What’s important here with the jump cut is not how you go inside the house but that you go inside. It doesn’t matter, from the dream’s perspective, how you get there. In other words, the dream is far more interested in highlighting the fact that you go from outside to inside.

Once inside, it matters where you are and what you’re doing. The details of the conversation between you and your dream friend don’t matter, otherwise, of course, you would remember what was said. But what does matter is that there is a bodily knowing conversation that takes place between you and your friend. And this “imaginal sharing” between you has everything to do with putting things together alongside one another in the kitchen and letting them cook.

But now, because the dreamtime lets us in on the move from the kitchen to the living-room receiving area, we know that it matters. In other words, because it’s not a jump cut we know that how you go from the kitchen to the living-room receiving area is important. So let’s take another look.

James Hillman reminds us that of all the “re” words, maybe the most important is re‐spect, which means to look again. He suggests that taking another look is all that psychology does—the whole thing in a single word! In Inter Views: Conversations with Laura Pozzo on Psychotherapy, Biography, Love, Soul, The Gods, Animals, Dreams, Imagination, Work,Cities, and the State of the Culture, James Hillman says:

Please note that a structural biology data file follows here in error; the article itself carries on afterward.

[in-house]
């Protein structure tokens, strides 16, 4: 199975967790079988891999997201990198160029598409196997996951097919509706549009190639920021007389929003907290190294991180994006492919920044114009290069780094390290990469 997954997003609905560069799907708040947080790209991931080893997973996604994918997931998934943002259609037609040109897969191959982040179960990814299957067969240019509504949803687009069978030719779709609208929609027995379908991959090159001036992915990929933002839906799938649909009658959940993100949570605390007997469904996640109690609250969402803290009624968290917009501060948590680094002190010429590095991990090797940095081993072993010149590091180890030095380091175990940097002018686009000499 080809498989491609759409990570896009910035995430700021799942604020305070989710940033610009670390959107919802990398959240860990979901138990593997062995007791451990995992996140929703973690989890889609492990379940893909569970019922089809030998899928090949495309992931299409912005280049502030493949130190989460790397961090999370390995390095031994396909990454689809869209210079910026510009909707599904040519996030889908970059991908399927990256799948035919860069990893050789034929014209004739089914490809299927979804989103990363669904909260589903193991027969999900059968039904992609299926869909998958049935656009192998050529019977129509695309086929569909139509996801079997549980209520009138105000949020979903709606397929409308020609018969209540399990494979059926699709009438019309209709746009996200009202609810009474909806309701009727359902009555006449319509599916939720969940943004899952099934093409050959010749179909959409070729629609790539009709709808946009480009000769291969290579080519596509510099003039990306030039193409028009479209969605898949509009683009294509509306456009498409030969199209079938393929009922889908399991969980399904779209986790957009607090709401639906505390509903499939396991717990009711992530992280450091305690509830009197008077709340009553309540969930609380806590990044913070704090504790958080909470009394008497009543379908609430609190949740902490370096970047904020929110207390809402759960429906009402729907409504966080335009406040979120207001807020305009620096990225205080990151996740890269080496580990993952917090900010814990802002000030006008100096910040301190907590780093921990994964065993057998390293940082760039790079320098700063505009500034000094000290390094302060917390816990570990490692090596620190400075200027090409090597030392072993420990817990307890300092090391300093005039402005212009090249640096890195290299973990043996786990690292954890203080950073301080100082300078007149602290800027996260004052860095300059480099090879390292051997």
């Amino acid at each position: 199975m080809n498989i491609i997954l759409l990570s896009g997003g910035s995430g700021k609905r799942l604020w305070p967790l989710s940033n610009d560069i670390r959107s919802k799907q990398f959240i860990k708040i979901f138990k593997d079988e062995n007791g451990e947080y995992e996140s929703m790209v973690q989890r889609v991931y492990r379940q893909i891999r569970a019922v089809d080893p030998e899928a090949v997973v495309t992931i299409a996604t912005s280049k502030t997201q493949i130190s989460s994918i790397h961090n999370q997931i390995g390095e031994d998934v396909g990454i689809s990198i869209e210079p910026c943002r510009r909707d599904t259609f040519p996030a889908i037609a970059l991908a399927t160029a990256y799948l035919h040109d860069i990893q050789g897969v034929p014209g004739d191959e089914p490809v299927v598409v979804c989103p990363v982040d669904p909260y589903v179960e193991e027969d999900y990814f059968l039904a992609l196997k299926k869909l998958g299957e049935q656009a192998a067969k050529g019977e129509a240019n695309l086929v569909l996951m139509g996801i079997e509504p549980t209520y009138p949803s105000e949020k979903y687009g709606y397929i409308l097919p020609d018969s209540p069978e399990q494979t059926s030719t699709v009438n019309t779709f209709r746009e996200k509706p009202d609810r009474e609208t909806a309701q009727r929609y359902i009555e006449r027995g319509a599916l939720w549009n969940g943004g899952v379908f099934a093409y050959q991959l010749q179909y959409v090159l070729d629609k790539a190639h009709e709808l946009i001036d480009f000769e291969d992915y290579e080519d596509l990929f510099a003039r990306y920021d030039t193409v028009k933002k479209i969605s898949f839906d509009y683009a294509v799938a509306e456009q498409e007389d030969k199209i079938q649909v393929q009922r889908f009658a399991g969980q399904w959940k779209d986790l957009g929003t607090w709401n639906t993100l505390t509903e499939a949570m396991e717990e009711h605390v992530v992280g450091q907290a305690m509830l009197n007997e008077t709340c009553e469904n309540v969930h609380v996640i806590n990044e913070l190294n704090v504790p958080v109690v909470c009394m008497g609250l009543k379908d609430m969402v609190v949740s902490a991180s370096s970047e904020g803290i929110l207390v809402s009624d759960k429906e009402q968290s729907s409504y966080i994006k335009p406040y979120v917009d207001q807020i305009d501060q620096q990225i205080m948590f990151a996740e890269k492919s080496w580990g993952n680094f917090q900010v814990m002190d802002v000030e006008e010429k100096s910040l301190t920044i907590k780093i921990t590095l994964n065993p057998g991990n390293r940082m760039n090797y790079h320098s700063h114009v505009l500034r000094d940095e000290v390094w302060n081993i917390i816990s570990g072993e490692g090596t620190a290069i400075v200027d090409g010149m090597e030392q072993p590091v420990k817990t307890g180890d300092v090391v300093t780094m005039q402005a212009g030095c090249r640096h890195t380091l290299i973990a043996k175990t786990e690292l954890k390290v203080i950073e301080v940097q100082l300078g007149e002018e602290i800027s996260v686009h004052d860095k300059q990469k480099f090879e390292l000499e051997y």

That’s what our dreams are doing and our memories: bringing us to respect ourselves—not inspect with guilt—to re-­‐gard what happened yesterday, what happened in childhood and re-­‐spect it. We look again at what was forgotten or repressed, when even look again at the mechanisms of forgetting and repressing, and whatever we look at again we gain a new respect for—whether in ourselves or in the culture. But to do this, you have to let it be as it is and not try to up-­‐date it, make it new. Just looking again, the respect, renews it.